The Army Is Tearing Up Its Playbook for Software Upgrades
Four programs are trying out a new method based on commercial practices.
PHILADELPHIA — The Army wants to make upgrading software as easy as it is with an iPhone, so it’s testing out some changes to make that a reality, said Young Bang, the Army’s principal deputy acquisition chief.
One key change is doing away with the practice of “sustainment,” under which software is fielded and fixed by different Army offices.
“We are not transitioning software to sustainment. Period,” Bang said during the Army’s semi-annual Technical Exchange conference on Thursday. “The plan is to actually enable that in the beginning of the new fiscal year.”
Up until now, the Army has generally fielded new software through various program executive offices, then handed off the products to Army Materiel Command, which handles any needed patches or upgrades. This is inefficient, Bang said.
“There’s a lot of processes; there’s a lot of policies,” he said.
Now the service aims to mimic a commercial developer whose software team writes an app, works to improve it, and releases periodic updates.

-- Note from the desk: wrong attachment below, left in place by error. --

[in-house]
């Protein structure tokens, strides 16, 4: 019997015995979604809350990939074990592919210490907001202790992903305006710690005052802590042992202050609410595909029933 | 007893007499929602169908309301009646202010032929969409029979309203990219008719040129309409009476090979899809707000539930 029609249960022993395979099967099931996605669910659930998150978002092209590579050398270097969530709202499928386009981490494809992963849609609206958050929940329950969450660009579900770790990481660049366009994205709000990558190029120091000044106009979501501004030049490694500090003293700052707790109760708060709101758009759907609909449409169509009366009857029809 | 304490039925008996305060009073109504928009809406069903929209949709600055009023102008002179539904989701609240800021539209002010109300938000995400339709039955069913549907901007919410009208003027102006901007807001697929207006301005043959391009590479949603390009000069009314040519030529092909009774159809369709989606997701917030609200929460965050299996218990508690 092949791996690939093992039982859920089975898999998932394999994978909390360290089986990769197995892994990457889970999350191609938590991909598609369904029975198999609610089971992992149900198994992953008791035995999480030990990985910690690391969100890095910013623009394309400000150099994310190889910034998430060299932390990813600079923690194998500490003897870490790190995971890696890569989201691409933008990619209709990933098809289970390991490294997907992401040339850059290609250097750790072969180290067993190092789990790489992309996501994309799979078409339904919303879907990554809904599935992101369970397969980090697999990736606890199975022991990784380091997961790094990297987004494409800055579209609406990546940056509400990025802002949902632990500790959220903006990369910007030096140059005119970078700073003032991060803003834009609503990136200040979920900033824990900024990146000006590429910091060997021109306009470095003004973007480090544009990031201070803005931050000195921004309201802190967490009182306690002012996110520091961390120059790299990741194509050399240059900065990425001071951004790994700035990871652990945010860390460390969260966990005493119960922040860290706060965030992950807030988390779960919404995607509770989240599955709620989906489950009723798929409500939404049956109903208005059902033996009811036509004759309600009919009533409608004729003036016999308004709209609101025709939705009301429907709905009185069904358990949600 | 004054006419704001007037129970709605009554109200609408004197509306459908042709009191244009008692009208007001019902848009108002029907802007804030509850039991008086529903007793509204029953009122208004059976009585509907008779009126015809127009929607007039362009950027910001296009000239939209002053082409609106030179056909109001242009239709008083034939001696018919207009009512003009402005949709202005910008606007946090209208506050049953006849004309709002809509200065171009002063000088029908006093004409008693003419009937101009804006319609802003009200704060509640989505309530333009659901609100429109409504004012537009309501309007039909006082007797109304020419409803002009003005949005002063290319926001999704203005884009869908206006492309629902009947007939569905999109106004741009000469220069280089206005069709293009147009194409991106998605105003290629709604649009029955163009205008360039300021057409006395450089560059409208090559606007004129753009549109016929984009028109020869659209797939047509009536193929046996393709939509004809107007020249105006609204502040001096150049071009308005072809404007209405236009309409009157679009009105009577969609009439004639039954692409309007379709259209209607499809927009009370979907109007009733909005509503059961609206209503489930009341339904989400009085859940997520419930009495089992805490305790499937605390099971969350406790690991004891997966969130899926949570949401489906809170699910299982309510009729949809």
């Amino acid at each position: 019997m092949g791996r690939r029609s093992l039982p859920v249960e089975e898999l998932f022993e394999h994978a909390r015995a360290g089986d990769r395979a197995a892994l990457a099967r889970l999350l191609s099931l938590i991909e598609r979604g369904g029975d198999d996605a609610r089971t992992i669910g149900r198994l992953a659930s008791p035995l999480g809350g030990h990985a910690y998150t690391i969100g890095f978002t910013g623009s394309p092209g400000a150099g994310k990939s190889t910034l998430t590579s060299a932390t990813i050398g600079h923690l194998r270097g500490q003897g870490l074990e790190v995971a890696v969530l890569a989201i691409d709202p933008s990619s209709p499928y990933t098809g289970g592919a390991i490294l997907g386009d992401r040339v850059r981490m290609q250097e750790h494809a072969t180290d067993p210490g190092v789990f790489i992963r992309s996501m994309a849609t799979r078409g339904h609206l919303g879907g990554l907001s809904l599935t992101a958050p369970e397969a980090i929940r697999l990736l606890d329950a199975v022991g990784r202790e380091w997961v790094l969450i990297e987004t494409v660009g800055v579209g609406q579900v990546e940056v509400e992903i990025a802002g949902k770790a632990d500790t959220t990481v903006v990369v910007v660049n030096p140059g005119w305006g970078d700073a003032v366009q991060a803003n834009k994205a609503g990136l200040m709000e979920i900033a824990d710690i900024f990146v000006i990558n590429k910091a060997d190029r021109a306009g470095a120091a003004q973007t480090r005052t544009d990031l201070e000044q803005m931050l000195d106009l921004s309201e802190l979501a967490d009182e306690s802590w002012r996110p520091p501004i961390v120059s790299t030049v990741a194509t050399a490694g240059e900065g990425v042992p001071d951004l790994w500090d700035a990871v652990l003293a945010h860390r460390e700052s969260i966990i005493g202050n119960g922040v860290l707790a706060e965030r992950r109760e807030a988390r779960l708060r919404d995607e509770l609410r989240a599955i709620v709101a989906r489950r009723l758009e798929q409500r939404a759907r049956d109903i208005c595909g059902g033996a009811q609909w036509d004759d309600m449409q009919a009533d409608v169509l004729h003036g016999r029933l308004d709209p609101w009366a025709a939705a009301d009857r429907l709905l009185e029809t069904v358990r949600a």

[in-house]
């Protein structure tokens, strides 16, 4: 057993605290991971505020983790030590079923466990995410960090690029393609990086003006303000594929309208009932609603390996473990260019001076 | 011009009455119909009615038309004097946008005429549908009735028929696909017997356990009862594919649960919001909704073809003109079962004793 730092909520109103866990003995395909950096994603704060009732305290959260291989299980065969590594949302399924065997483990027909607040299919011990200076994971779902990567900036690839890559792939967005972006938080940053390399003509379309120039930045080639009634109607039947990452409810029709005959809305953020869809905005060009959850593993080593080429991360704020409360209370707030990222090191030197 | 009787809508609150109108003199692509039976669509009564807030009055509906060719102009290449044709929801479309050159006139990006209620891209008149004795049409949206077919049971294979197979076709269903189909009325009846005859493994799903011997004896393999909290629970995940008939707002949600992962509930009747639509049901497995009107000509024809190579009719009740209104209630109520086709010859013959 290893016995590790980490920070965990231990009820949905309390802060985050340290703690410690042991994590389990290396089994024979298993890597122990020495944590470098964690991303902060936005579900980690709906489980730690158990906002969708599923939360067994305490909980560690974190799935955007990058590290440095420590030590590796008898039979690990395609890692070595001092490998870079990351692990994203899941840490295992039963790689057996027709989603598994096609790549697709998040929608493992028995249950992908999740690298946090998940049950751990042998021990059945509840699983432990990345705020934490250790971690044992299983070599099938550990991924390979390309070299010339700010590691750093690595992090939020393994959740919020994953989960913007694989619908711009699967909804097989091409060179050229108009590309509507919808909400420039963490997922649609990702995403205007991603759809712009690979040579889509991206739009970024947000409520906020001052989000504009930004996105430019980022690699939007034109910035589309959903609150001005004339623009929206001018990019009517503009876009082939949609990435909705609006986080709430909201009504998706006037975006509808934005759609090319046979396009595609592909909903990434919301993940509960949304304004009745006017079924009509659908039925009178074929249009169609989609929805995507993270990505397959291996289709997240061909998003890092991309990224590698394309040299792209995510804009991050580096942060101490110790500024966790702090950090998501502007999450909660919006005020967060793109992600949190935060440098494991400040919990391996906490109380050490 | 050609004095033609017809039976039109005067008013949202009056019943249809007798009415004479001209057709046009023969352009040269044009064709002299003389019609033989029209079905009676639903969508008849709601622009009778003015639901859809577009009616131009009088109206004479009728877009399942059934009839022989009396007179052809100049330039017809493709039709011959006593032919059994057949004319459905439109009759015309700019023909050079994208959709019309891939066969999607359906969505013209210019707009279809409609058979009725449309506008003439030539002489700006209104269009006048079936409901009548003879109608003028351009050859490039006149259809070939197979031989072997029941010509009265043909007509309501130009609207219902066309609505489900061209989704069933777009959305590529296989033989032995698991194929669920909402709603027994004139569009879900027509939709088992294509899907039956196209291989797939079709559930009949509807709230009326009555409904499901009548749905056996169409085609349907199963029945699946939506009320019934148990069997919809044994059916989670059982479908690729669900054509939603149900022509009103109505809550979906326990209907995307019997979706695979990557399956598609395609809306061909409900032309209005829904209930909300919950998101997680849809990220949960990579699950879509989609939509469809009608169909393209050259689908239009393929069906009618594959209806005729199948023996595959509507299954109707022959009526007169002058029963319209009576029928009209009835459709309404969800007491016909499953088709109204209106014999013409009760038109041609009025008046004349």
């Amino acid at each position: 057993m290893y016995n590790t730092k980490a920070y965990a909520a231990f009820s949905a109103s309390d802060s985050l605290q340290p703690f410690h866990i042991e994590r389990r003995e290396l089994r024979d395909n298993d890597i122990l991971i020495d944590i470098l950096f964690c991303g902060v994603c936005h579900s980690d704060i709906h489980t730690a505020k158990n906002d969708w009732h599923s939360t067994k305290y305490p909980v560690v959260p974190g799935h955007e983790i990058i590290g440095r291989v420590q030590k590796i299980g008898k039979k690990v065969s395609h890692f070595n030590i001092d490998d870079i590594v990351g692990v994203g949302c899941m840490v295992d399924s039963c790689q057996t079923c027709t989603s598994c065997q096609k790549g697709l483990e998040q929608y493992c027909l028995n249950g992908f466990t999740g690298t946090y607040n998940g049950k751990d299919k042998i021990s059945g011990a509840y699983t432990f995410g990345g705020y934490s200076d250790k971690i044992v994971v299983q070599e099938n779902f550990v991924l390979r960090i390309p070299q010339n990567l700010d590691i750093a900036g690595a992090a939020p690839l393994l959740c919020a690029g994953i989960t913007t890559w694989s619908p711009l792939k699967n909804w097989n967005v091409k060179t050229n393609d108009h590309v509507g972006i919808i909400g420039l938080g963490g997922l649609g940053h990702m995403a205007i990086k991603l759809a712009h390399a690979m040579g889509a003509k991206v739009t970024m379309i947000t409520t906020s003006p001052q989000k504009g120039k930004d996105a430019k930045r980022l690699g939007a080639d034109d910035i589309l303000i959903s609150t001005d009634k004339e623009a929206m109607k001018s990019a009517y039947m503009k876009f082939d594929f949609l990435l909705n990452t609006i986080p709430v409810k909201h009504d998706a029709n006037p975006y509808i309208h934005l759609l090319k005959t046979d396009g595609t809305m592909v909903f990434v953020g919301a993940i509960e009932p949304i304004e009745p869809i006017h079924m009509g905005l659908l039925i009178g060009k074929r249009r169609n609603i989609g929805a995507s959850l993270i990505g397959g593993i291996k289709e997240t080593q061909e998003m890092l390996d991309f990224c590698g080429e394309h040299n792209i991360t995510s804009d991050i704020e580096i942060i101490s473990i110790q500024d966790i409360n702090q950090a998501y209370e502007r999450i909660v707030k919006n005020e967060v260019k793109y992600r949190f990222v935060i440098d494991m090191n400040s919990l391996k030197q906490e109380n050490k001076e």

“The commercial side, they don't have another organization [doing] the sustainment or the [operations and maintenance] and the enhancements. So that's the same model we want to take,” Bang said.
The Army has picked four programs to test out this new model: Enterprise Business Systems-Convergence, Nett Warrior, Army Intelligence Data Platform, and Cyber Situational Understanding. Each highlights at least one piece of the software-development lifecycle: requirements, software development, cybersecurity, contracting, and testing, he said.
The Army is also working on six pilots that will make it easier to upgrade software on a device: Firestorm PlUgin, Cyber Situational Understanding, Army Intelligence Data Platform, Mounted Mission Command—Software, Command Post Computing Environment, and Army Integrated Air and Missile Defense.
“You get your phone, a new phone probably every two years…and tying software to that process really delays everything because we have to have a material release process before software can actually be deployed,” Bang said. “You actually get updates on your iPhone pretty regularly. If we tie that to a six-month, [one]-year or two-year cycle of hardware, then that becomes an obstacle for us.”
The six pilot programs will test the policy to make sure it works before it’s fully implemented. All pilots and pathfinders will continue through the rest of the fiscal year with the goal of having a “a foundational” process in place by Oct. 1.
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